Outdoor Adventures with Gary Lee - Vol. 100
We arrived back home from Florida last night and many of the daffodils were in bloom along the driveway, but several others were just coming up, so we will get to see them also. Not much in the way of leaves growing on the trees, as they were in the states to the south of us that we passed through. The redbud trees along the highway in Virginia were the prettiest I had ever seen all along Route 81 and not much construction yet. Some of the azaleas along the road were already in bloom and some of the songbirds were singing in the trees at the rest areas. With my new hearing aids, I could even hear them, which was nice.
The first day, going from Sanibel Island on the west coast of Florida to Walterboro, South Carolina, was a trip I will soon not forget. There was a warning of strong storms with possible tornados, hail the size of baseballs and fifty mile an hour winds and we hit them all, but you couldn’t see the bad stuff in the blinding rain. At the upper end of 301 in Florida, not far from getting on interstate 95, it hit extremely hard. The sky was black ahead of us and soon we were in it, thunder and lighting, heavy rain and wind. The hail was good size and bouncing off the road and the windshield. We pulled over into a parking lot and let the worst of it pass, though, then back on the road. The rain never did stop all the way to Walterboro, it rained right through supper and was still raining when my head hit the pillow.
Just after we got on 75 north to start the trip, we could see black smoke billowing up from the highway ahead of us, but luckily it was in the south bound lane. Not so lucky for the guy who was taking photos or video of his vehicle completely in flames. There were some fender benders in the stop and go traffic at a couple of the on ramps and we got by these also. Then there was a big pickup pulling a trailer full of stuff all off into the woods, but still upright, needing a tow truck for sure.
The second day, things had cleared up, but there were several cars just pulled off the side of the road which must have problems with a wet engine the day before and just left the car where it quit. Lots of traffic moving both north and south. Going over the mountains in North Carolina on 77, a tractor trailer carrying a load of sod, side swiped a small white car; both were off the road, but there seemed to be no injuries; just not much left to the driver’s side of the car. Then the third day, there were a couple fender benders in construction slow ups on 81 north where they didn’t slow up.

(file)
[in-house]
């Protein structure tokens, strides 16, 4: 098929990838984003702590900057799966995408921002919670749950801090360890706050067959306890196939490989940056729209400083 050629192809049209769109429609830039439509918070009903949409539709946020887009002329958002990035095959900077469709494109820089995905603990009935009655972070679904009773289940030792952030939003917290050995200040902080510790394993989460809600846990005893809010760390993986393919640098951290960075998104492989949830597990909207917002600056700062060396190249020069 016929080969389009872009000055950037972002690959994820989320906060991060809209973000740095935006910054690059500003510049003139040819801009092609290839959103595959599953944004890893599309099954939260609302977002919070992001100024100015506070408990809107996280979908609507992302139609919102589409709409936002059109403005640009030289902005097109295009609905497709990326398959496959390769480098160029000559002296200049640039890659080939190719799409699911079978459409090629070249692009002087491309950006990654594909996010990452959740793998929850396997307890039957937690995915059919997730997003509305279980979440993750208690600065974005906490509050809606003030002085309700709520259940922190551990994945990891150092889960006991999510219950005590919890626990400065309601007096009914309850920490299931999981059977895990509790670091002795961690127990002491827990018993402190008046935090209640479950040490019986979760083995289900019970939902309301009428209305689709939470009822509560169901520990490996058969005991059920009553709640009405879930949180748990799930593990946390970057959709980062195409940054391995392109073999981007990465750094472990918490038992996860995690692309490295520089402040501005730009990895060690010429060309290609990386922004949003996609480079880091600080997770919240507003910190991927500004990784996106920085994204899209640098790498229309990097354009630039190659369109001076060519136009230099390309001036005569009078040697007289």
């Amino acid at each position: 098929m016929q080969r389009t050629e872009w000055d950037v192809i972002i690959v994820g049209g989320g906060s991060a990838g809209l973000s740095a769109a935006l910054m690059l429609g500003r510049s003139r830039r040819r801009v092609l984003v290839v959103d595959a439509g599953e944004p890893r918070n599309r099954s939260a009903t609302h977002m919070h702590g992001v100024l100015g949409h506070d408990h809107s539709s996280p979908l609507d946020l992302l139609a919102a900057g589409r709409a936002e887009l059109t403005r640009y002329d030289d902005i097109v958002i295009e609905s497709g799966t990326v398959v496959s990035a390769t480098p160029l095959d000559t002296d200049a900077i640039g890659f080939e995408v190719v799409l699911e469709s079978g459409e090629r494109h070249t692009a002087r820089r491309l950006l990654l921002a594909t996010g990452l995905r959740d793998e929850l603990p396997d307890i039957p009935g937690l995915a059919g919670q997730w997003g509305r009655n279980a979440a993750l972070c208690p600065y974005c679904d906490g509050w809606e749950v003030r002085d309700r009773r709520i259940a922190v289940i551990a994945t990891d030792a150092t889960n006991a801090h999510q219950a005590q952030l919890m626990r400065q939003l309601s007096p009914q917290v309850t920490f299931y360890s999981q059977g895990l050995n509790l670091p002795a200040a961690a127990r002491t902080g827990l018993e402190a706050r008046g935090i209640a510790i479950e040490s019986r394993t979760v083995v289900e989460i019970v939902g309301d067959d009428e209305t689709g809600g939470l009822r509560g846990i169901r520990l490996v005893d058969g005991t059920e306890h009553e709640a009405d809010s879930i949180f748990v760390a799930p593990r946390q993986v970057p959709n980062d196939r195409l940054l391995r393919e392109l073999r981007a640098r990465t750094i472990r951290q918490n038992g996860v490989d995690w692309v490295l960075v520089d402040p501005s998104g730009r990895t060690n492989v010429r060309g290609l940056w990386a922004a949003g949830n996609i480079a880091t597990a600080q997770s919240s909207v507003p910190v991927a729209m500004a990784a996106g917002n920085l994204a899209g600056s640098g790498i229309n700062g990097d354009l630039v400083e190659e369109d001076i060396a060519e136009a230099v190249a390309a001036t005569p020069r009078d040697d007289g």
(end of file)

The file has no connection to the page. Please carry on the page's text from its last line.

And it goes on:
It’s nice to be home and the only thing we left there was a coffee cup and a few dollars, of course. I did get a nice succulent plant from a fellow’s yard opposite, where I had planted one of the night blooming cereus plants that had bloomed before we got there. He had taken a picture of the flower and showed me around his garden to see some of his other cactus and flowering plants and bushes. He had a picture of the big white star shaped flower that was from this small plant in his garden. It looked like a cactus, but it had no spines, so it was easy to handle, and I got a couple pieces from it the night before we left. I’m going to grow this in a pot just like my orchid cactus, which by the way is in bloom already. Normally it doesn’t bloom until we put it outside on the porch. I hope I can get this new plant to bloom and find out just what it is. It is in soil already, along with some pieces of the night blooming cereus, in big pots.
Many of my indoor plants are in bloom and my new American chestnut trees are all doing well, just waiting for no more frosts before they go outside. They got good care from my son, Mitch, while we were gone, so maybe he has a green thumb after all. My white streptocarpus, which I originally got from Mary Diamond, is really putting out the flowers. I’ve given out several pieces of this plant to my daughter and several other friends. So far, most of them are doing well and adding some beauty to their homes.
Another form of streptocarpus that I have has smaller leaves and little blue flowers, which has lots of greenery, but no flowers right now. When it does, however, it will be covered.
My son also kept the birds fed and they are still coming. I’m sure they enjoyed the food during the colder, snowy times while we were gone.
Time to look for trailing arbutus flowers, as they are one of the first wildflowers to bloom, but that another story. See ya.
Photo Above: azaleas